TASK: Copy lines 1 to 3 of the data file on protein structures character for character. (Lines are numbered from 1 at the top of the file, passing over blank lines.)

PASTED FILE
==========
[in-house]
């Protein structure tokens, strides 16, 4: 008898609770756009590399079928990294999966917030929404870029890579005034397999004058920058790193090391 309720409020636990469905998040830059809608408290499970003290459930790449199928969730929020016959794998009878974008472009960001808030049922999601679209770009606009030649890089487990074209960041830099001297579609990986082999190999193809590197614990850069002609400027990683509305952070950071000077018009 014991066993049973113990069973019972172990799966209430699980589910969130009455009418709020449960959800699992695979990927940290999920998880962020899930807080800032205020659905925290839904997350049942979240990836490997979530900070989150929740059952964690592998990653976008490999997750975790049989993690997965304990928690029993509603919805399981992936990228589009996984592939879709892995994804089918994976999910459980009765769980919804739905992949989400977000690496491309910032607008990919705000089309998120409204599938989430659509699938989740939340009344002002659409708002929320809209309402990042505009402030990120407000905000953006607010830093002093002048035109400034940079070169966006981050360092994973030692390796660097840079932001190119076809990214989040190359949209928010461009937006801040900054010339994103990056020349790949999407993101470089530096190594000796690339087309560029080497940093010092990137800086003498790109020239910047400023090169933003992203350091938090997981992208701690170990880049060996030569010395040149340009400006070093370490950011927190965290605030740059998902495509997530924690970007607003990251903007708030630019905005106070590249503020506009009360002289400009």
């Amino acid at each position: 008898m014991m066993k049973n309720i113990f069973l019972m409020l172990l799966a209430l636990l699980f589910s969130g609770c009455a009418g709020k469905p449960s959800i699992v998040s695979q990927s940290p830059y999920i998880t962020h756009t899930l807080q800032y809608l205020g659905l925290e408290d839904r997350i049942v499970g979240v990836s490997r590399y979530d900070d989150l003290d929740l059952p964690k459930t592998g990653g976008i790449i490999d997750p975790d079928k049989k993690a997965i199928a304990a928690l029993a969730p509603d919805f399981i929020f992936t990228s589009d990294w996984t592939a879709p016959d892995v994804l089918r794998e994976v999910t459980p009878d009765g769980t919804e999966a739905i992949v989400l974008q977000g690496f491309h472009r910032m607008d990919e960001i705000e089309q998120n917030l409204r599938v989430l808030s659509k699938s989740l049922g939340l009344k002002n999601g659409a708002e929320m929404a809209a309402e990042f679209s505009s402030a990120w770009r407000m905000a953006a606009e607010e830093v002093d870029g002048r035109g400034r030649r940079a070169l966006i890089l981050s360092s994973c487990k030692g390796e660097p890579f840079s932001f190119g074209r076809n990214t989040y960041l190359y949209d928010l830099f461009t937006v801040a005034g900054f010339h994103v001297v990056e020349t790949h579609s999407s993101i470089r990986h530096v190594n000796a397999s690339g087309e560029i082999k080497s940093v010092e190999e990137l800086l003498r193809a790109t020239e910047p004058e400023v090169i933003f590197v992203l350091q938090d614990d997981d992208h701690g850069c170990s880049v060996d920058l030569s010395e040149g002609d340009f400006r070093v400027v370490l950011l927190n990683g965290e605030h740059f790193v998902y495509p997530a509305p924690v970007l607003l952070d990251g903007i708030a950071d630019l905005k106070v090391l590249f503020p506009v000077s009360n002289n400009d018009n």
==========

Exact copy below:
[in-house]
């Protein structure tokens, strides 16, 4: 008898609770756009590399079928990294999966917030929404870029890579005034397999004058920058790193090391 309720409020636990469905998040830059809608408290499970003290459930790449199928969730929020016959794998009878974008472009960001808030049922999601679209770009606009030649890089487990074209960041830099001297579609990986082999190999193809590197614990850069002609400027990683509305952070950071000077018009 014991066993049973113990069973019972172990799966209430699980589910969130009455009418709020449960959800699992695979990927940290999920998880962020899930807080800032205020659905925290839904997350049942979240990836490997979530900070989150929740059952964690592998990653976008490999997750975790049989993690997965304990928690029993509603919805399981992936990228589009996984592939879709892995994804089918994976999910459980009765769980919804739905992949989400977000690496491309910032607008990919705000089309998120409204599938989430659509699938989740939340009344002002659409708002929320809209309402990042505009402030990120407000905000953006607010830093002093002048035109400034940079070169966006981050360092994973030692390796660097840079932001190119076809990214989040190359949209928010461009937006801040900054010339994103990056020349790949999407993101470089530096190594000796690339087309560029080497940093010092990137800086003498790109020239910047400023090169933003992203350091938090997981992208701690170990880049060996030569010395040149340009400006070093370490950011927190965290605030740059998902495509997530924690970007607003990251903007708030630019905005106070590249503020506009009360002289400009």
């Amino acid at each position: 008898m014991m066993k049973n309720i113990f069973l019972m409020l172990l799966a209430l636990l699980f589910s969130g609770c009455a009418g709020k469905p449960s959800i699992v998040s695979q990927s940290p830059y999920i998880t962020h756009t899930l807080q800032y809608l205020g659905l925290e408290d839904r997350i049942v499970g979240v990836s490997r590399y979530d900070d989150l003290d929740l059952p964690k459930t592998g990653g976008i790449i490999d997750p975790d079928k049989k993690a997965i199928a304990a928690l029993a969730p509603d919805f399981i929020f992936t990228s589009d990294w996984t592939a879709p016959d892995v994804l089918r794998e994976v999910t459980p009878d009765g769980t919804e999966a739905i992949v989400l974008q977000g690496f491309h472009r910032m607008d990919e960001i705000e089309q998120n917030l409204r599938v989430l808030s659509k699938s989740l049922g939340l009344k002002n999601g659409a708002e929320m929404a809209a309402e990042f679209s505009s402030a990120w770009r407000m905000a953006a606009e607010e830093v002093d870029g002048r035109g400034r030649r940079a070169l966006i890089l981050s360092s994973c487990k030692g390796e660097p890579f840079s932001f190119g074209r076809n990214t989040y960041l190359y949209d928010l830099f461009t937006v801040a005034g900054f010339h994103v001297v990056e020349t790949h579609s999407s993101i470089r990986h530096v190594n000796a397999s690339g087309e560029i082999k080497s940093v010092e190999e990137l800086l003498r193809a790109t020239e910047p004058e400023v090169i933003f590197v992203l350091q938090d614990d997981d992208h701690g850069c170990s880049v060996d920058l030569s010395e040149g002609d340009f400006r070093v400027v370490l950011l927190n990683g965290e605030h740059f790193v998902y495509p997530a509305p924690v970007l607003l952070d990251g903007i708030a950071d630019l905005k106070v090391l590249f503020p506009v000077s009360n002289n400009d018009n």